Montgomery Gentry rocks Casey - 'Hell Yeah'
Eddie Montgomery of the gold and platinum album-producing group, Montgomery Gentry gets an enthusiastic response from the audience during "Hell Yeah" - a song from their 2004 album "You Do Your Thing" that climbed to number 10 on the Billboard 200 du... (Photo Credit: U.S. Army) VIEW ORIGINAL

CAMP CASEY - Blue lights illuminated the stage and sirens blared as "All Aboard" bellowed from the speakers, but this was no rock concert. It was pure honky tonk ala Montgomery Gentry - the gold and platinum album-producing duo.

Eddie Montgomery, half of the duo that includes Troy Gentry, strode onto the stage wearing his signature black wool bolero hat and black sequined jacket, wildly twirling the microphone and stand, as he strut across the stage whipping the estimated 800 people at Camp Casey's Carey Fitness Center Jan. 25 into a frenzy.

During the 80-minute non-stop party - the Grand Ole Opry inductees sang many of their 20 charted singles about what's important to them - Americana, loves won and lost and more.

"It's awesome to be here with you tonight," Montgomery said to the enthusiastic audience. "Thank you so much for everything you do for us."

Six songs into the 16-lick concert, Brig. Gen. Charles L. Taylor, assistant division commander (maneuver) for the 2nd Infantry Division, took the stage to welcome the group.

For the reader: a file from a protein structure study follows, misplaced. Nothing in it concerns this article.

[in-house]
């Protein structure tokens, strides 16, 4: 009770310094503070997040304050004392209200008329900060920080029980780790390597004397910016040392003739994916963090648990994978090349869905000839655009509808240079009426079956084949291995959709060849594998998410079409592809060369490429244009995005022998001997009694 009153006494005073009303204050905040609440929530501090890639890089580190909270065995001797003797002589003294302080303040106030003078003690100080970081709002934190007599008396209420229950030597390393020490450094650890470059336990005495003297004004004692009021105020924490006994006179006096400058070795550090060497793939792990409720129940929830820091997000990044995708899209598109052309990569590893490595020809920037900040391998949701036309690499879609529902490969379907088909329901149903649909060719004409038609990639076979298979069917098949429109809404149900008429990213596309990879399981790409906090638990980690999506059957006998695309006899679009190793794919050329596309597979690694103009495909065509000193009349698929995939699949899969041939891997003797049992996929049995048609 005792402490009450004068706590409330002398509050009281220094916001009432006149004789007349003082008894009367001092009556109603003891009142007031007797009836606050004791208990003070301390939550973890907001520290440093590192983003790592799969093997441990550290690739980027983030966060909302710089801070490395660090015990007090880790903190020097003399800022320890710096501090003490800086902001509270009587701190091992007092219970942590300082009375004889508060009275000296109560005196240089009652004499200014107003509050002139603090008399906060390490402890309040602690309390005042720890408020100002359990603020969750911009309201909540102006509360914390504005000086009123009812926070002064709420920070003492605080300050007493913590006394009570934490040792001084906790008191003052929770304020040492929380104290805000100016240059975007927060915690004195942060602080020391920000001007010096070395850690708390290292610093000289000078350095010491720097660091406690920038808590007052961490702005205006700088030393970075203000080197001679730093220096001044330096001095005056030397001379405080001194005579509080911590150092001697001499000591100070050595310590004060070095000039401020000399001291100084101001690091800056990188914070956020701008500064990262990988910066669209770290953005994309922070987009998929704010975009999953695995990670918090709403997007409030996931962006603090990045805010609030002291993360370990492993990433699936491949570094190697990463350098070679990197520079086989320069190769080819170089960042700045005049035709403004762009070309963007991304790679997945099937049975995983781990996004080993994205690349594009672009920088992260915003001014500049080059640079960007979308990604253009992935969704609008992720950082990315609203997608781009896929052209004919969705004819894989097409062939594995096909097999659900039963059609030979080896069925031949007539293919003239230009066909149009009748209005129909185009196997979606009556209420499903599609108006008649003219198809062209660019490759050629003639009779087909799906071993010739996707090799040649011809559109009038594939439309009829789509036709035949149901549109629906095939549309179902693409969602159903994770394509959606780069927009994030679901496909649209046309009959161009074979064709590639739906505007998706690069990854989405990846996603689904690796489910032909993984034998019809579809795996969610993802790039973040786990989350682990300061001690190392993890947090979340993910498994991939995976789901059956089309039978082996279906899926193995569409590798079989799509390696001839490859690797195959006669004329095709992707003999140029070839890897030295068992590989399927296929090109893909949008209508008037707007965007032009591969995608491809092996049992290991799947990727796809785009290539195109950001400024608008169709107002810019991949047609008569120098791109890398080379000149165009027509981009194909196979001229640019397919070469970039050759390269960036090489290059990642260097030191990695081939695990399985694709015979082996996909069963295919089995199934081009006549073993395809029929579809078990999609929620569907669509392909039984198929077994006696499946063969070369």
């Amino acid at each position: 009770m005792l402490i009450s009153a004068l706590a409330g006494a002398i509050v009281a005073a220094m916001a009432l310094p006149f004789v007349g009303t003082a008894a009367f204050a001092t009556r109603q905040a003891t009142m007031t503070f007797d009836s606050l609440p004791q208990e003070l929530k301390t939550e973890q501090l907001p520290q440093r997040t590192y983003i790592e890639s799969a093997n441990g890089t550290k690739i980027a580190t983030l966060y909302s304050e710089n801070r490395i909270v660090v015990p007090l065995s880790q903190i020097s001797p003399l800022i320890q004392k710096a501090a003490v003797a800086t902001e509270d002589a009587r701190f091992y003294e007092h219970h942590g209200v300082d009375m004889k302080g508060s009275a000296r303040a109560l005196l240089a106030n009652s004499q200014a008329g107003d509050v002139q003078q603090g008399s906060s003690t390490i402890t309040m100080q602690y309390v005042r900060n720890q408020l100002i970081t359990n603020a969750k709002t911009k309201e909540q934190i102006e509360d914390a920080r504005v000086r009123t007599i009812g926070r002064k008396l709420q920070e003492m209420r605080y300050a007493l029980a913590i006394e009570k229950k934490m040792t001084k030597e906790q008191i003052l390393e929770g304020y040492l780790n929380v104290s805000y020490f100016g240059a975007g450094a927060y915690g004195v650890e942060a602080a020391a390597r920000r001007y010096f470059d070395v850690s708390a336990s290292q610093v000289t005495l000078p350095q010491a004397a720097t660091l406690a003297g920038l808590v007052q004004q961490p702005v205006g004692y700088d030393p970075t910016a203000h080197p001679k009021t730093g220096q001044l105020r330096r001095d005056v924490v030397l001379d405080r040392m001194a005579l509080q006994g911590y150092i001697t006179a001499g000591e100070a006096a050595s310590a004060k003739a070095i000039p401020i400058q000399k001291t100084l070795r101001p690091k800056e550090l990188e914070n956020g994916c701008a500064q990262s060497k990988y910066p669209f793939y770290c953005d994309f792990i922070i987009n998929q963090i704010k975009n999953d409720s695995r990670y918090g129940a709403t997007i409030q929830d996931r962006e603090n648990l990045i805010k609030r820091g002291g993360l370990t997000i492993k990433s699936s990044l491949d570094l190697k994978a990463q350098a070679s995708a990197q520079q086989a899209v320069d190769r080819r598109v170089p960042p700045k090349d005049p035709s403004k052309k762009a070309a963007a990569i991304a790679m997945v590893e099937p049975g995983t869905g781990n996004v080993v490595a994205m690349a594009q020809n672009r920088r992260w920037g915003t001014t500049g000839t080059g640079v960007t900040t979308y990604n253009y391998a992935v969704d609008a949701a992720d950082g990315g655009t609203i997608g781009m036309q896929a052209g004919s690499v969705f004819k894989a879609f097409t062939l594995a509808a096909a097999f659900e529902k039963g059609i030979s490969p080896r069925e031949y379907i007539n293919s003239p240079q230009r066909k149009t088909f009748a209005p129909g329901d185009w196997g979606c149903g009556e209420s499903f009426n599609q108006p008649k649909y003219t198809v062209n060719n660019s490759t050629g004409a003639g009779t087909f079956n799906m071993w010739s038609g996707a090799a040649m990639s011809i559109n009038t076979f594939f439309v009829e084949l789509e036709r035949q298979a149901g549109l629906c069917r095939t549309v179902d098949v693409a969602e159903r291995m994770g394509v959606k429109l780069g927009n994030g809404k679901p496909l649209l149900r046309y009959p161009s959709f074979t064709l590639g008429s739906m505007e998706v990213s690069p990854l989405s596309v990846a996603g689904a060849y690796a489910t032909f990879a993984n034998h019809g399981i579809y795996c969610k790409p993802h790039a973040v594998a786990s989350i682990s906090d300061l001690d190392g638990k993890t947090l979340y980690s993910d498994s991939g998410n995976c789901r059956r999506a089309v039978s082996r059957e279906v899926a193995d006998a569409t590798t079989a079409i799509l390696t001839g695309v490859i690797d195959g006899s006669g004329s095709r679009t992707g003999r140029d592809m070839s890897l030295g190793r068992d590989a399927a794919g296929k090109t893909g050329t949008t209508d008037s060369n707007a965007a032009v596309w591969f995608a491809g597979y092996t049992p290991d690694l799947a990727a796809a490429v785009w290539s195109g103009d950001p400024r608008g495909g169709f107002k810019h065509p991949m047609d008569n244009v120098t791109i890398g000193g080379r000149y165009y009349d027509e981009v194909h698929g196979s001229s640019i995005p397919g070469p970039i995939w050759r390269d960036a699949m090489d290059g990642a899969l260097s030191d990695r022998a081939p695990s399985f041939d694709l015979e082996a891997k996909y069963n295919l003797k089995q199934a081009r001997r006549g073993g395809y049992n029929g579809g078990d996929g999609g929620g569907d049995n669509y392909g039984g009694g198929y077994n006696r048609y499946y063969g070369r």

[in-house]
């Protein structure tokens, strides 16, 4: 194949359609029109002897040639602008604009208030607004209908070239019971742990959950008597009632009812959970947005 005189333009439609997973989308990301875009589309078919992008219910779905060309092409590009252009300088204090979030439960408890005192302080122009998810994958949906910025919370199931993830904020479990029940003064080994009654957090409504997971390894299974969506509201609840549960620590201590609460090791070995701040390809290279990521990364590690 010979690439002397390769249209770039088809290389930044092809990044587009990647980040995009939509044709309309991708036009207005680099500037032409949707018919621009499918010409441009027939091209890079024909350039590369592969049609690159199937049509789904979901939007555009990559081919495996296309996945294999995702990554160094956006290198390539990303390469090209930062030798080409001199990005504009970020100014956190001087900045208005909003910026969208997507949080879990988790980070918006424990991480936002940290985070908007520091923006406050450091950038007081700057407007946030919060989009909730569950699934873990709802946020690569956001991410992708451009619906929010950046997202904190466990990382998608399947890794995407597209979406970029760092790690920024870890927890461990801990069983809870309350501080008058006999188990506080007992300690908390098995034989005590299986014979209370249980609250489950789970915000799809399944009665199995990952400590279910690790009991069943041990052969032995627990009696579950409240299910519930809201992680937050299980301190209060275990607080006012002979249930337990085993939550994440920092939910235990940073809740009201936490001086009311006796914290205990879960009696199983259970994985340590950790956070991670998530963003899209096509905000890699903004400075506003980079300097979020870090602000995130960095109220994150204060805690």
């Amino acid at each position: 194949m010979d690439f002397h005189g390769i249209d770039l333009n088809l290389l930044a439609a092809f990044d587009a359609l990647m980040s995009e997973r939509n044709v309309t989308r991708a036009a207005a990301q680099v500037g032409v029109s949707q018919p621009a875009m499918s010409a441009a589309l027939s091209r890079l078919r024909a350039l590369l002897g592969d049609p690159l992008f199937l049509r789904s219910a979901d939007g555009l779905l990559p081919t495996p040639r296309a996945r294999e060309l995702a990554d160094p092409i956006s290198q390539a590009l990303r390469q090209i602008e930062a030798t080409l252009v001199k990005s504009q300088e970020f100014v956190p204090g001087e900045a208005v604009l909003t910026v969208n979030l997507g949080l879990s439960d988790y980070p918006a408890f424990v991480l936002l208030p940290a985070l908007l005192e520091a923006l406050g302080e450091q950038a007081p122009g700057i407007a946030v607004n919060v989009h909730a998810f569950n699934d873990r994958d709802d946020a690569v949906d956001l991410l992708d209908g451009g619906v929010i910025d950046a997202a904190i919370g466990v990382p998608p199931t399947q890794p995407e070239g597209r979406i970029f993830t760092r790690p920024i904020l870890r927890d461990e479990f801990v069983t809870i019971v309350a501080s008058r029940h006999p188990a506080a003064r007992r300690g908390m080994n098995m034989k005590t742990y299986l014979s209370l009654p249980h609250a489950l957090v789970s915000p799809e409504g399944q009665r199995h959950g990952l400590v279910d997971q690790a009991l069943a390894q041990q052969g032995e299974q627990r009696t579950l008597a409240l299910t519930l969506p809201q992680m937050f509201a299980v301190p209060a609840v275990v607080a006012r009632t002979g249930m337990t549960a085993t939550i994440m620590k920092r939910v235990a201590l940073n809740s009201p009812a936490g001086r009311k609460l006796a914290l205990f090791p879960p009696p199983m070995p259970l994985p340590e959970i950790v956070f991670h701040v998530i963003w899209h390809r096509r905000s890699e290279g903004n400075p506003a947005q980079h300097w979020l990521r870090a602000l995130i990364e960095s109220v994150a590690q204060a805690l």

"They've been to Iraq and Afghanistan and here they are with us tonight - 11 miles from North Korea," he said to thunderous applause.

"We want to go where you go, where you need us; we want to come and play for you," Montgomery replied.

Taylor and Command Sgt. Maj. Michael Eyer, 2nd Inf. Division senior enlisted advisor, presented the duo with mementos including a football, framed axe and baseball caps.

Montgomery donned the cap and tossed his bolero hat into the audience, where it was caught by Pfc. Terry McClintock, a 2nd Infantry Division military policeman, who chose to work the concert on his scheduled day off.

"I've always been a Toby Keith, Garth Brooks and Montgomery Gentry fan," McClintock said of his prize.

The duo that had opened for Brooks & Dunn and Kenny Chesney early in their career sang all their No. 1 country singles: "Something to Be Proud Of," "Lucky Man," "Back When I Knew It All," "Roll With Me" and "If you Ever Stop Loving Me."

While the audience of primarily Soldiers in their 20s and 30s roared their approval, it was the title track from the self-titled album "My Town" that peaked at No. 5 on the country chart and No. 40 on the Billboard Hot 100 that had them swaying and singing along with the 2000 Country Music Association Duo of the Year. Popular hits "Hell Yeah" and "Long Line of Losers" drew the same response.

The duo figuratively brought the curtain down with an encore riff of the 1975 Kiss anthem, "Rock and Roll All Nite" that would have made Gene Simmons proud. They returned to their hard-charging honky tonk roots to end the performance with their No. 5 smash "Lonely and Gone" from their debut album.

"God bless you," Gentry said before departing. "Thanks for coming out tonight. We'll see you on the flip side."

Pfc. Brock Schmidt, Company C, 304th Signal Battalion at Camp Stanley, who said the group is popular in his hometown of Amarillo, Texas, appreciated the performance.

"It was really good," he said. "It was real motivating to have them here and a good taste of back home."

The concert was part of an 8-day USO and Armed Forces Entertainment tour of South Korea and Japan for the group.